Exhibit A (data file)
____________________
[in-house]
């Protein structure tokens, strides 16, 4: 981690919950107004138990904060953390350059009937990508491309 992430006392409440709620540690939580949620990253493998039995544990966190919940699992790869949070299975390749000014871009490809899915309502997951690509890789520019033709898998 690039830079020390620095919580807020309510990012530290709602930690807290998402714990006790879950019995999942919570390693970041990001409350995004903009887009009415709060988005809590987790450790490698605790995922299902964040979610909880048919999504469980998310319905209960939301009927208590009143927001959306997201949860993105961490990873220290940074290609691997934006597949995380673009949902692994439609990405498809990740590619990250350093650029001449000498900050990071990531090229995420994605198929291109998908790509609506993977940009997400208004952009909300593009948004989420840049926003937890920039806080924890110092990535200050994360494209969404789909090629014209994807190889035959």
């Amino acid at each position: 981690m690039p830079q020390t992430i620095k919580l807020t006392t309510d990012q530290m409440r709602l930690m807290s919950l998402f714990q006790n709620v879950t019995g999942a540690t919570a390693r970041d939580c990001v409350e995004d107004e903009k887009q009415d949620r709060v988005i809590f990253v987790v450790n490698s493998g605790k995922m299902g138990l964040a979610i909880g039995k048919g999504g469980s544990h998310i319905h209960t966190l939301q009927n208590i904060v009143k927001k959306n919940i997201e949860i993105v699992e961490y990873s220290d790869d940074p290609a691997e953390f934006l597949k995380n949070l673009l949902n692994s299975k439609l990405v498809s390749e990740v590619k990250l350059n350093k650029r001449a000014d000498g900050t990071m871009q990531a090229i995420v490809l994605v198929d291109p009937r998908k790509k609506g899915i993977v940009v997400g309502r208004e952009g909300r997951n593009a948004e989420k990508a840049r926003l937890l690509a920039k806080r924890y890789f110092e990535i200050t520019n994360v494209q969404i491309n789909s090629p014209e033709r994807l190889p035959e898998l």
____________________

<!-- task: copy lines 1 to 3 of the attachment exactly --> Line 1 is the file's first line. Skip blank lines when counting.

[in-house]
């Protein structure tokens, strides 16, 4: 981690919950107004138990904060953390350059009937990508491309 992430006392409440709620540690939580949620990253493998039995544990966190919940699992790869949070299975390749000014871009490809899915309502997951690509890789520019033709898998 690039830079020390620095919580807020309510990012530290709602930690807290998402714990006790879950019995999942919570390693970041990001409350995004903009887009009415709060988005809590987790450790490698605790995922299902964040979610909880048919999504469980998310319905209960939301009927208590009143927001959306997201949860993105961490990873220290940074290609691997934006597949995380673009949902692994439609990405498809990740590619990250350093650029001449000498900050990071990531090229995420994605198929291109998908790509609506993977940009997400208004952009909300593009948004989420840049926003937890920039806080924890110092990535200050994360494209969404789909090629014209994807190889035959």
């Amino acid at each position: 981690m690039p830079q020390t992430i620095k919580l807020t006392t309510d990012q530290m409440r709602l930690m807290s919950l998402f714990q006790n709620v879950t019995g999942a540690t919570a390693r970041d939580c990001v409350e995004d107004e903009k887009q009415d949620r709060v988005i809590f990253v987790v450790n490698s493998g605790k995922m299902g138990l964040a979610i909880g039995k048919g999504g469980s544990h998310i319905h209960t966190l939301q009927n208590i904060v009143k927001k959306n919940i997201e949860i993105v699992e961490y990873s220290d790869d940074p290609a691997e953390f934006l597949k995380n949070l673009l949902n692994s299975k439609l990405v498809s390749e990740v590619k990250l350059n350093k650029r001449a000014d000498g900050t990071m871009q990531a090229i995420v490809l994605v198929d291109p009937r998908k790509k609506g899915i993977v940009v997400g309502r208004e952009g909300r997951n593009a948004e989420k990508a840049r926003l937890l690509a920039k806080r924890y890789f110092e990535i200050t520019n994360v494209q969404i491309n789909s090629p014209e033709r994807l190889p035959e898998l």